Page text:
While they often presented themselves as bodybuilders’ publications, their chuckle-prompting titles — Torso, Adonis, Honcho, Mandate — didn’t lie. Gay men’s magazines of decades past were bought by gay men who wanted to look at the erotic illustrations of well- built male bodies therein. Because any- one known to possess such material in the homophobic 1950s and 1960s could experience serious consequences, men hid the magazines under their mat- tresses. These illustrations have now inspired a traveling exhibition, Stroke: From Under the Mattress to the Museum Wall. Curated by notable erotic artist Robert W. Richards and orig- inating at the Leslie-Lohman Museum of Gay and Lesbian Art, the popular show contains 24 original illustrations that ap- peared in gay magazines from the 1950s to the 1990s. It also looks at how gay men, forced into the closet during those decades, used these pictures to explore their sexuality intimately. It additionally serves as a showcase for the artists in- volved. On view are works by two dozen top artists of the times, including Touko Laaksonen (Tom of Finland), Antonio Lopez (Antonio), and David Martin.More
Though Adriano Paganini's restaurant specializes in Roman-style wood-fired pizzas, you'd be remiss to skip out on its appetizers, in particular the broccolini bruschetta, a dish that may very well become your new favorite way to eat these tiny trees of the produce world.
Orson Welles lives on not only in posthumously restored director's cuts of his movies but as a character in other peoples novels, plays, and filmsnotably Richard Linklater's deft, affectionate, and unexpectedly enjoyable Me and Orson Welles. Adapted from a novel by high school English teacher Robert Kaplow, Linklater's movie concerns Welles's legendary 1937 stage production of Julius Caesarthe 22-year-old directors personal triumph. Linklater views Welles's achievement from the perspective of a high school student (Zac Efron). Dubbed "Junior," the lad brazens his way into a minor part as Brutus's lute-strumming page, a week before the play is set to open. "Youre not getting anything except the opportunity to be sprayed by Orson's spit," Welles's assistant (Claire Danes) good-naturedly warns him. Actually, the callow but competent Junior gets away with quite a bit (up to a point) even as he learns something about performing and human natureor at least about the nature of Orson Welles. So do we, thanks to a richbordering on plummyperformance by British actor Christian McKay, who nails Welles's ironic twinkle and assured, mocking self-importance. For all of its virtues, Me and Orson Welles is not perfect. The thrifty period mise-en-scene is oversaturated with '30s popular music and the screenplay gives only a perfunctory sense of the era's Popular Front politics. But, percolating with backstage banter and behind-the-scenes maneuvering, it is a spirited, confident, and even edifying piece of work.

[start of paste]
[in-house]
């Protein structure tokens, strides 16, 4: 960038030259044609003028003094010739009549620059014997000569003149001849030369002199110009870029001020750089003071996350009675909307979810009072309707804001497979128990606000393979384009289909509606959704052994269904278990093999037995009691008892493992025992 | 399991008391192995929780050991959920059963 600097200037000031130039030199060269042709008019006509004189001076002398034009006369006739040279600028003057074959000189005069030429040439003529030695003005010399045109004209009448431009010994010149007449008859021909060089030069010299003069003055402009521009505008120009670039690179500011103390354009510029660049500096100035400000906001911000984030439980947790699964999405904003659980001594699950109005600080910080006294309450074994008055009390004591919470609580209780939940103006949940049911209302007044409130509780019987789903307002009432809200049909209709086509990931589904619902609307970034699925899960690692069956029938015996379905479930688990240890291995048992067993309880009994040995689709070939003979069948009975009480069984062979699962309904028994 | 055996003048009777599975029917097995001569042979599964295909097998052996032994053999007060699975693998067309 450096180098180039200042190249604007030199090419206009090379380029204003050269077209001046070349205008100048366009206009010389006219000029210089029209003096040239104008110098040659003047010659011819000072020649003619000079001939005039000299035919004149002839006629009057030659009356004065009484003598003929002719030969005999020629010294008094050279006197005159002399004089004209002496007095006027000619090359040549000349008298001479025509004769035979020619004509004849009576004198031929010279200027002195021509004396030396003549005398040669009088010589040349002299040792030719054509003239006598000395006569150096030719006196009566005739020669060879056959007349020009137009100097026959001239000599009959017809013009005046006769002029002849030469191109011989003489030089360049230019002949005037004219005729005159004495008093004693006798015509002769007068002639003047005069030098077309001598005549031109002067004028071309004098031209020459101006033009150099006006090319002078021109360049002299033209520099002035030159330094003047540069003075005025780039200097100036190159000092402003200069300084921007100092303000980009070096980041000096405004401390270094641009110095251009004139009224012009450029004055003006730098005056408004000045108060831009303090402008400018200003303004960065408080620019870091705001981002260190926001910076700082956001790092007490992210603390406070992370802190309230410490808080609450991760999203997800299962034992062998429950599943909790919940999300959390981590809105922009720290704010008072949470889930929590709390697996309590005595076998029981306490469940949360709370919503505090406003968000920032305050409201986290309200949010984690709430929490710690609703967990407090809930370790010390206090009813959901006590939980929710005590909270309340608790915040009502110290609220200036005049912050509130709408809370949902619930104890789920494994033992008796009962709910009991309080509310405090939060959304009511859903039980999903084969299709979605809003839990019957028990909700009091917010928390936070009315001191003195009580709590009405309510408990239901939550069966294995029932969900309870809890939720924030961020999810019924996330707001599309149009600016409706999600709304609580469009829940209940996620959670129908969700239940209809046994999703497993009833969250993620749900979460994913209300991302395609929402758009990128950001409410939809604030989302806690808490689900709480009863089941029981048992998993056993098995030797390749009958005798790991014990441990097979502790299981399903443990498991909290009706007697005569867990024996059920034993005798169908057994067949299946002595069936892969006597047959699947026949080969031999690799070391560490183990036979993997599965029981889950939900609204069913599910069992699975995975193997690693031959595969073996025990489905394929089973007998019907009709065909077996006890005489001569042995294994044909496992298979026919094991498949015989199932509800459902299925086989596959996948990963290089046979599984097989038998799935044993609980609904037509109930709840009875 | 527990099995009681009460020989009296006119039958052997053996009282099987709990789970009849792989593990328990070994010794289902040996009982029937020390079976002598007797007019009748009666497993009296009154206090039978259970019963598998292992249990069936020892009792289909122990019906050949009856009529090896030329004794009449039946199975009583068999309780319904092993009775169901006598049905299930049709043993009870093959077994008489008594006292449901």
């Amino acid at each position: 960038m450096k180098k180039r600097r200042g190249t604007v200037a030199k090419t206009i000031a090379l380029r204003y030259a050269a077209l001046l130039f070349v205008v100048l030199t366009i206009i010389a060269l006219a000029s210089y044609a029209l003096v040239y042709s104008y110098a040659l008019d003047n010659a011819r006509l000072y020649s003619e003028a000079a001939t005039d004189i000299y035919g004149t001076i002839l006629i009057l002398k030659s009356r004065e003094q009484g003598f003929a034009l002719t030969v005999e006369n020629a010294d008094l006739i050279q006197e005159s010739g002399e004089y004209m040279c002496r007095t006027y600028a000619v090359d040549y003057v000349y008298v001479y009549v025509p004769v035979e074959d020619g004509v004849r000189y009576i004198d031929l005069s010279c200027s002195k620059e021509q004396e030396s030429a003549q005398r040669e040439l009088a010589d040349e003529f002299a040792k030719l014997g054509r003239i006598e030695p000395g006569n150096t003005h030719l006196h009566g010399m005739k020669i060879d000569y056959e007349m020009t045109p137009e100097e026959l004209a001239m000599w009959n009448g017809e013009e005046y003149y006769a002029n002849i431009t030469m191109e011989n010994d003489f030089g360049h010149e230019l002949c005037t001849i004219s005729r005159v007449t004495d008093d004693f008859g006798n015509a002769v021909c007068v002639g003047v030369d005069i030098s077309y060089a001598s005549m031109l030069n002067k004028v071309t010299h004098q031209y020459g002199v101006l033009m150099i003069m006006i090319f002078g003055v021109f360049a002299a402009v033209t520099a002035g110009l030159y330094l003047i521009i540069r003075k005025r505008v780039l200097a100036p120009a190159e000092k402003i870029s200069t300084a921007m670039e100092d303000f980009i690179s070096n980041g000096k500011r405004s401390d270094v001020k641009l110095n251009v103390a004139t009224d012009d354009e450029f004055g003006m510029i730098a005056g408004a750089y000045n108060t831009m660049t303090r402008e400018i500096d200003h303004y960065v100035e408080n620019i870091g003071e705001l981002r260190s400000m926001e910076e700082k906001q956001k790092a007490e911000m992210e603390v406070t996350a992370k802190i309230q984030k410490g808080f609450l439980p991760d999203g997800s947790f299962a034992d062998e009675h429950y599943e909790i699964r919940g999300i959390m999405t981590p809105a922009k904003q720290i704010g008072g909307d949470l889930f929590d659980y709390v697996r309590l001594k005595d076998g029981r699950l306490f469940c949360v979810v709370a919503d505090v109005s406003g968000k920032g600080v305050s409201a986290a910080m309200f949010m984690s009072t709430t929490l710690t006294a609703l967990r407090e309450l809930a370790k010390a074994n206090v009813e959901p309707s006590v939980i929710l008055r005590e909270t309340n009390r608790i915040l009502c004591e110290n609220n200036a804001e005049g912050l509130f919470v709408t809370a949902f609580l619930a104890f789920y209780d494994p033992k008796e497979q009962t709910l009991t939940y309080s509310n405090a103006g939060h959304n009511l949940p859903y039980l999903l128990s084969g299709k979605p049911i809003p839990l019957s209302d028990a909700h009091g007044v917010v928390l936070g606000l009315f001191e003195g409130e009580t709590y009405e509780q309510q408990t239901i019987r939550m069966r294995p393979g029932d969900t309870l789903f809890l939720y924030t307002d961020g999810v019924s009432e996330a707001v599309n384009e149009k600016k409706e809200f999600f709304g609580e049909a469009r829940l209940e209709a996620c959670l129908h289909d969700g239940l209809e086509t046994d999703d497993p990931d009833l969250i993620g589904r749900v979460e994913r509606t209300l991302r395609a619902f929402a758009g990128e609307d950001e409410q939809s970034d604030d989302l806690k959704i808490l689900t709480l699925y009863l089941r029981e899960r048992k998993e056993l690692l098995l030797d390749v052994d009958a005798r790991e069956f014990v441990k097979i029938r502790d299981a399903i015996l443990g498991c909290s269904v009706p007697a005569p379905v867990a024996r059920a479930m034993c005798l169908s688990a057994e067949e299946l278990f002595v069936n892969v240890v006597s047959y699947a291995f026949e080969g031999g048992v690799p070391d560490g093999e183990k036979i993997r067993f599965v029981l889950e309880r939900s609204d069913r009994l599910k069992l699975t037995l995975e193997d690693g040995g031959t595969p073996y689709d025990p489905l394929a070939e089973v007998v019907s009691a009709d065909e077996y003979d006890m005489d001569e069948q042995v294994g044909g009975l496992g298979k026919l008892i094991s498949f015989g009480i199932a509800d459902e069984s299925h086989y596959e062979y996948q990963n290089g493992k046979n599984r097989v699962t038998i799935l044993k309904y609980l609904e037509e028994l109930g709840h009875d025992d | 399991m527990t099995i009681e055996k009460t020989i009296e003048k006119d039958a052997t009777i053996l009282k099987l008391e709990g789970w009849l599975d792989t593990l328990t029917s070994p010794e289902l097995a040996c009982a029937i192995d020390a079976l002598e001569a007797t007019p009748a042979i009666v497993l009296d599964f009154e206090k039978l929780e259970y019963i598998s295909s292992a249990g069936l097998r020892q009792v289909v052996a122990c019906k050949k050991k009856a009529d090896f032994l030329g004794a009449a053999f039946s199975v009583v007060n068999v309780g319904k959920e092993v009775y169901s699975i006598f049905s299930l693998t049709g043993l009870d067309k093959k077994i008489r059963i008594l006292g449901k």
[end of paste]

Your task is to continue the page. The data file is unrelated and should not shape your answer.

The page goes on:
Starts: Dec. 11. Daily, 2009